Spying has been a speciality in Kagame’s life, Michela Wrong wrote in the wake of the Pegasus spying scandal in which Rwanda also targeted several high profile government officials in Uganda and South Africa as well as dissidents in diaspora. “Modern technology has simply extended the range of [Kagame’s] curiosity,” Wrong wrote.

Pushing back against that view in an article published by Kigali Times, Vincent Gasana notes: “As always, Kagame is depicted as the Machiavellian figure, forever conniving to influence events for his own ends.”

Uganda thinks Rwanda got nothing

Okello Oryem, who has served as Uganda’s state minister for foreign affairs for 15 years, told The Africa Report that the government has never departed from guerrilla modus operandi. As a corollary, he says, government secrets aren’t discussed remotely. “It’s our government policy that classified information is never discussed on [the] phone,” he says. “It has to be discussed in face to face meetings.”

Oryem says there are some government officials who have bitter, personal opinions on the issue of Rwanda. However, according to him, if Kigali had eavesdropped on their conversations, it would have published them. “The fact that they have never published anything on any government official expressing personal opinion or bitterness means that they are getting low grade intelligence which is not worthy of them wasting their time on,” he says.

I am not surprised that Rwanda was spying on Uganda; and I wouldn’t be surprised if Uganda is spying on Kenya, Tanzania or Rwanda.

Cognisant that there are some countries, not only Rwanda, who could be engaged in phone tapping, Oryem says the government will upgrade its technology to always “detect such activities immediately.” Oryem says he is glad that the Pegasus stories “came to the public.”

Before Pegasus

In Uganda, there has always been fear that Rwanda penetrated security agencies, especially the police force. As relations between the two countries deteriorated from 2017 and onwards, Uganda moved quickly to remove police officers who were seen to be close to Kigali. Senior police officers were arrested and charged with espionage while Kagame’s former bodyguard was kidnapped in 2017. Another group was charged with similar offences in August 2020.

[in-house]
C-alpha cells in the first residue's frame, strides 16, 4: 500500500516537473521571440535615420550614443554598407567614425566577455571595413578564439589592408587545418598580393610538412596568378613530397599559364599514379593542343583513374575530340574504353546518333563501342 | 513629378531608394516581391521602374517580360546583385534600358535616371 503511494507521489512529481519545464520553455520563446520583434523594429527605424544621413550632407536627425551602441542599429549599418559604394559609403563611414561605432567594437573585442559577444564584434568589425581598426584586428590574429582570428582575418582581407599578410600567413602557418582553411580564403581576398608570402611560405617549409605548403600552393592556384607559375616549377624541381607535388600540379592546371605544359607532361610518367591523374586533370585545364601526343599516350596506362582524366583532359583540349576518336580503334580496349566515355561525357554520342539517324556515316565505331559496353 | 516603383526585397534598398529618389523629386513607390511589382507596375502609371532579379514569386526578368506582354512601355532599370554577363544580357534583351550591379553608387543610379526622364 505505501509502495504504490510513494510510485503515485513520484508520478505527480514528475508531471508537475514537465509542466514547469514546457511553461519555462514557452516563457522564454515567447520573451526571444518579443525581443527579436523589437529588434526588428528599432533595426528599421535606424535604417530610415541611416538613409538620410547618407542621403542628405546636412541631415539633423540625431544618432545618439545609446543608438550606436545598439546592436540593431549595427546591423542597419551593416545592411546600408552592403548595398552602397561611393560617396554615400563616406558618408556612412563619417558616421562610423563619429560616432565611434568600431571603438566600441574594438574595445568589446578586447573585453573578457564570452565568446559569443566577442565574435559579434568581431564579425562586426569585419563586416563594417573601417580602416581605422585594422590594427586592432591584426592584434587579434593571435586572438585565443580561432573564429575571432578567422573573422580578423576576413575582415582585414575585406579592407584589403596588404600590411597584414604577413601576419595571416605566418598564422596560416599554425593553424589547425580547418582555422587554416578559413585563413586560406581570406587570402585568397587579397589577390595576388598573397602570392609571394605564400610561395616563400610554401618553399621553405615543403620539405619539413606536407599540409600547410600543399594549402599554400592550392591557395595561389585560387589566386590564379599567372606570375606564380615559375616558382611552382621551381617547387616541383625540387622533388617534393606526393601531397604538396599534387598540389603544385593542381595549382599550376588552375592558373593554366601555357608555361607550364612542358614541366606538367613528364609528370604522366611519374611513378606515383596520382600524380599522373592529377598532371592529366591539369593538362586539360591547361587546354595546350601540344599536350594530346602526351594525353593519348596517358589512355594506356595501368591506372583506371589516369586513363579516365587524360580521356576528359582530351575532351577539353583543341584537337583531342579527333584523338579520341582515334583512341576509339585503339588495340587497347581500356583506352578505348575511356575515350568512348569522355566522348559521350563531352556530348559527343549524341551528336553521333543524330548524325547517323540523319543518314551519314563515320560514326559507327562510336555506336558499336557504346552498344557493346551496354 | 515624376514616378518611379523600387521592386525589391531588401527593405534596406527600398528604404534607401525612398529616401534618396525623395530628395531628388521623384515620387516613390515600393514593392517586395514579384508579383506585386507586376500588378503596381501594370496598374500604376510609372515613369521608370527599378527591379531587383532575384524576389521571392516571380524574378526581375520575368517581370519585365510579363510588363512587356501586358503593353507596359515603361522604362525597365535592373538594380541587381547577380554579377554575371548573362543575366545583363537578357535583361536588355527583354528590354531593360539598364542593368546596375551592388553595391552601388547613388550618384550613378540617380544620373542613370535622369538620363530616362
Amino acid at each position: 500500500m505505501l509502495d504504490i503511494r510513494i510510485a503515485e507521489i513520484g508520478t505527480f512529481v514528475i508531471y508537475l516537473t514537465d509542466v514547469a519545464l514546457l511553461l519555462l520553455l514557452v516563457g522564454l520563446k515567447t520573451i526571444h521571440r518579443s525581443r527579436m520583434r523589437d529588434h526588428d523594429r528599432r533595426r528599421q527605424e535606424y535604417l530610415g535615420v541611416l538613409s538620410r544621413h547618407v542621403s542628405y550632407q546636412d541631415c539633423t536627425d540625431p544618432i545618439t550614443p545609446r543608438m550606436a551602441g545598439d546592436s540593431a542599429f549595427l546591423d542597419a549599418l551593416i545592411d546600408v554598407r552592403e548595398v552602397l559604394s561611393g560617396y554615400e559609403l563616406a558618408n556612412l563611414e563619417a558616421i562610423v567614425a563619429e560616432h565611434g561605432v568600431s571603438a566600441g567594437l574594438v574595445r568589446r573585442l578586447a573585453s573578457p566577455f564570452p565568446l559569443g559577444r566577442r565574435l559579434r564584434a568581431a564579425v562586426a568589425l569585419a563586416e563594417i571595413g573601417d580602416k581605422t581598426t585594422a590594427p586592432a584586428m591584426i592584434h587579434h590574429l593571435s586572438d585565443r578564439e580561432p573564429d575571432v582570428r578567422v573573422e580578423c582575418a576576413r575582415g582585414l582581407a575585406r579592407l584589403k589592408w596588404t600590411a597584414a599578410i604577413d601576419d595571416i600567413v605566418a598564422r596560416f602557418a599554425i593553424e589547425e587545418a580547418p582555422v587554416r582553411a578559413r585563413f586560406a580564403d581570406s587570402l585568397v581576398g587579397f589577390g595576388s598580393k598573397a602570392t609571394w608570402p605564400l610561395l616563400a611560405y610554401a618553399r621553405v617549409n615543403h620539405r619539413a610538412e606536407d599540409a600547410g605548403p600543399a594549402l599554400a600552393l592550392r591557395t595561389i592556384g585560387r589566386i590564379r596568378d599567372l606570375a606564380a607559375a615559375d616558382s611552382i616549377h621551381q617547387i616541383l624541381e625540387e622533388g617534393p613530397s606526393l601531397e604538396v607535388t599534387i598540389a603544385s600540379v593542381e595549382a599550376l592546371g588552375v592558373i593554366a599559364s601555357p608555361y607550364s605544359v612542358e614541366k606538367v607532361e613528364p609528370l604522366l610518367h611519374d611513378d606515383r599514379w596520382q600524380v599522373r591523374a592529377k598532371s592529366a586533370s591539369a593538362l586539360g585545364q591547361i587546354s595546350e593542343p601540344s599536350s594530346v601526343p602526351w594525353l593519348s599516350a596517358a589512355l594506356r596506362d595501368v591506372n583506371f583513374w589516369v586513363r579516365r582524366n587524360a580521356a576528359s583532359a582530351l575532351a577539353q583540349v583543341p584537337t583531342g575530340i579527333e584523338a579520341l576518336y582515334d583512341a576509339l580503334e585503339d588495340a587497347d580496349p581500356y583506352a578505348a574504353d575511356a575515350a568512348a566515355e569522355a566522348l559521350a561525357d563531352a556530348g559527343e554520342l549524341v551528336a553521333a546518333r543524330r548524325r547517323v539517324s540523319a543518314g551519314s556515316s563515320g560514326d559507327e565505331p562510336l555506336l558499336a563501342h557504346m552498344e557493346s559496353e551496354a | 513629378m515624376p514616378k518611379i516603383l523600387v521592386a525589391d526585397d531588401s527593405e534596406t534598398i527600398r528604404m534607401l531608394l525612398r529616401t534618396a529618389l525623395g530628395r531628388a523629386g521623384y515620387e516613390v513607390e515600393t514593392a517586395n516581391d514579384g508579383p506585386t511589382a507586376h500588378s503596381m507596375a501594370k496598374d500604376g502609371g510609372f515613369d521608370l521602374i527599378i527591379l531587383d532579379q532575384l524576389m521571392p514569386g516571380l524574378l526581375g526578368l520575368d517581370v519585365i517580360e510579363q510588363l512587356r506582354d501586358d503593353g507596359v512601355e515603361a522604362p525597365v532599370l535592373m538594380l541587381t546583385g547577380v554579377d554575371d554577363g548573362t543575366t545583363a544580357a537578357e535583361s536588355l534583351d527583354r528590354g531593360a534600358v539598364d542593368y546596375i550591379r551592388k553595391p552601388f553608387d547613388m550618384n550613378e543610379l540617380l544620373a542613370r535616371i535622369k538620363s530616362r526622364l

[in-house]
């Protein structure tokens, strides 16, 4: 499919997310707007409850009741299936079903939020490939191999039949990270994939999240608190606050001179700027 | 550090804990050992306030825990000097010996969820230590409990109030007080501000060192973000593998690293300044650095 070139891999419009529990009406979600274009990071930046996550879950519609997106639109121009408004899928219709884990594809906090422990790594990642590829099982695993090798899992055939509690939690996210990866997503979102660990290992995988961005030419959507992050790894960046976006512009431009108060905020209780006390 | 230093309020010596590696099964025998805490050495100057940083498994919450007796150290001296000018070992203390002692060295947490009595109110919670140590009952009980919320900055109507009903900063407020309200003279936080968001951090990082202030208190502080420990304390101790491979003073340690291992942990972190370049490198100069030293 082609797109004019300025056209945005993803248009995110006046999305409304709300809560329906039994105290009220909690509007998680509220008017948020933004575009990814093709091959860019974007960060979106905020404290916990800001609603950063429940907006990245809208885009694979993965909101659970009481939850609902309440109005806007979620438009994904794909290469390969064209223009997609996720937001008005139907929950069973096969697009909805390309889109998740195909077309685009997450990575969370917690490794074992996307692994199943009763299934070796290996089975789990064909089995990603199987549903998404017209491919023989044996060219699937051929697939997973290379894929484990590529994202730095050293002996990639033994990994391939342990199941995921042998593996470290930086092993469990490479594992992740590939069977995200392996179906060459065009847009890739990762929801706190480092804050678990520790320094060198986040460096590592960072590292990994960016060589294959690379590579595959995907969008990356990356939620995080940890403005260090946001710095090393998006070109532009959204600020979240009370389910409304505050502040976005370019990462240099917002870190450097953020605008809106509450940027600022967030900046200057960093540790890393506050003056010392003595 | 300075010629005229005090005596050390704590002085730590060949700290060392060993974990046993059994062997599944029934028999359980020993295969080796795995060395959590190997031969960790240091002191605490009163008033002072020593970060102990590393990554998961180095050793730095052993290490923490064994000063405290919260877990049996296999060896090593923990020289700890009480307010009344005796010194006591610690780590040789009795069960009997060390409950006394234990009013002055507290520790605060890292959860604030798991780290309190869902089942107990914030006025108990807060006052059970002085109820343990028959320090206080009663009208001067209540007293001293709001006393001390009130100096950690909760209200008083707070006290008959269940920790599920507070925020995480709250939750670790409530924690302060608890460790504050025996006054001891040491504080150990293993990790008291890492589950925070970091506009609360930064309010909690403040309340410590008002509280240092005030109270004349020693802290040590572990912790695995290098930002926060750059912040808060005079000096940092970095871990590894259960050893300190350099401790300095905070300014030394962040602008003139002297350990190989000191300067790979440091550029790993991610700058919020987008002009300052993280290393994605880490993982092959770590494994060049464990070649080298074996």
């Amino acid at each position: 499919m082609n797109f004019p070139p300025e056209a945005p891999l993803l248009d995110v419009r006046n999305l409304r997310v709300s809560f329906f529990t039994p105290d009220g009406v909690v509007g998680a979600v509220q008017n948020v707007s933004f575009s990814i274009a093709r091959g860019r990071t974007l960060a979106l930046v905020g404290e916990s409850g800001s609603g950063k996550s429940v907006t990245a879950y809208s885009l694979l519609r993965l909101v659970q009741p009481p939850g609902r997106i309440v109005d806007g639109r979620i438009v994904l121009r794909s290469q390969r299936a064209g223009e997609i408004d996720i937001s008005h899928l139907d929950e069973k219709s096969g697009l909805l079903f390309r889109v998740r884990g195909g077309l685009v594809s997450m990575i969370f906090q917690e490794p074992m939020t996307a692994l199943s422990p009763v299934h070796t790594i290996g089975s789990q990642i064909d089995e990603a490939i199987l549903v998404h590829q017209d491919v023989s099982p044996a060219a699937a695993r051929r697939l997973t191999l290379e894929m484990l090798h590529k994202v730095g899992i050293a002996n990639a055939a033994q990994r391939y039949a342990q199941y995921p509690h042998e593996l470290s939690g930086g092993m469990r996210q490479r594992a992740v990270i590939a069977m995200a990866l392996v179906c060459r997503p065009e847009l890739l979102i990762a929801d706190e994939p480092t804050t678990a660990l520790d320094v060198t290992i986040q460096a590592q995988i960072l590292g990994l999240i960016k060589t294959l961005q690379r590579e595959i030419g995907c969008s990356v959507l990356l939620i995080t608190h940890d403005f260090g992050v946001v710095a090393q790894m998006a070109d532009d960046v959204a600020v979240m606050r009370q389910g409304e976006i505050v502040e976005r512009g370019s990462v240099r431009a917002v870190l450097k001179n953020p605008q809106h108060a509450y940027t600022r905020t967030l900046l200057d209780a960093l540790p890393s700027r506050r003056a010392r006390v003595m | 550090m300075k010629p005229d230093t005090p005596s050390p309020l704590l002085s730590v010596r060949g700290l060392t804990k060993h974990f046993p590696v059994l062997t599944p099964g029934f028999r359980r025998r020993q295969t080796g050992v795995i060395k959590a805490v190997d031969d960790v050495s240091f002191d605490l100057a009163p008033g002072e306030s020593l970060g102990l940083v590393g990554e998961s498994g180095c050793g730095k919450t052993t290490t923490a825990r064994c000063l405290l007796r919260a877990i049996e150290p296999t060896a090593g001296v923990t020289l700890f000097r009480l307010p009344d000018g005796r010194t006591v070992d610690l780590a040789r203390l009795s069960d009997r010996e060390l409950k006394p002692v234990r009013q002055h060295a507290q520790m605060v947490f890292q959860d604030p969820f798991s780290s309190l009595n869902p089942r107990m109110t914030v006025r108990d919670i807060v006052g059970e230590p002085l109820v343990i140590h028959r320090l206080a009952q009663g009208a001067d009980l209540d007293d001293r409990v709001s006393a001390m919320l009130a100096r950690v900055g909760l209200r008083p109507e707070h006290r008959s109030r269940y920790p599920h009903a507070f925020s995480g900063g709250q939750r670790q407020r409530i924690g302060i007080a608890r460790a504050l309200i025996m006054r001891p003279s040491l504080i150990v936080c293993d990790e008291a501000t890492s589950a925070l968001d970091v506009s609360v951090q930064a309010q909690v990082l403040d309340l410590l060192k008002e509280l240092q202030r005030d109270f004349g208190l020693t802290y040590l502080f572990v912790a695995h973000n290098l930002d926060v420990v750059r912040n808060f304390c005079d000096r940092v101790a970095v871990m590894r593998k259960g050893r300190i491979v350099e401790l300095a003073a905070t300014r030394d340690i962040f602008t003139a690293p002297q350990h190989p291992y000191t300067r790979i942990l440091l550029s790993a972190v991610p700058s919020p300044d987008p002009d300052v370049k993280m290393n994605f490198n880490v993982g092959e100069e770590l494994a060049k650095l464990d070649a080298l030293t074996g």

Museveni also sacked his police chief, Gen. Kale Kayihura, who was also later charged with aiding the kidnapping of Kagame’s former bodyguard. In 2019, Uganda deported Annie Bilenge Tabura – the head of sales and distribution at MTN Uganda – and Olivier Prentout, a French citizen who the government accused of using employment tools to “compromise national security.”

There were many more arrests. When Rwanda closed its main border with Uganda, urging its people to desist from visiting Uganda at the end of 2019, it claimed that hundreds of its citizens had been arrested and detained by Uganda security agencies.

At the end of last month, Vincent Biruta – Rwanda’s foreign affairs minister – said efforts to restore and improve relations with Uganda have been “stagnant.”

Harold Acemah, a retired Ugandan diplomat, says spying – which is normal practice in diplomacy – is unlikely to complicate relations between Uganda and Rwanda. “I am not surprised that Rwanda was spying on Uganda; and I wouldn’t be surprised if Uganda is spying on Kenya, Tanzania or Rwanda,” he says. “You have to be a fool to assume that no one is spying on you. Spying is normal work in diplomacy.”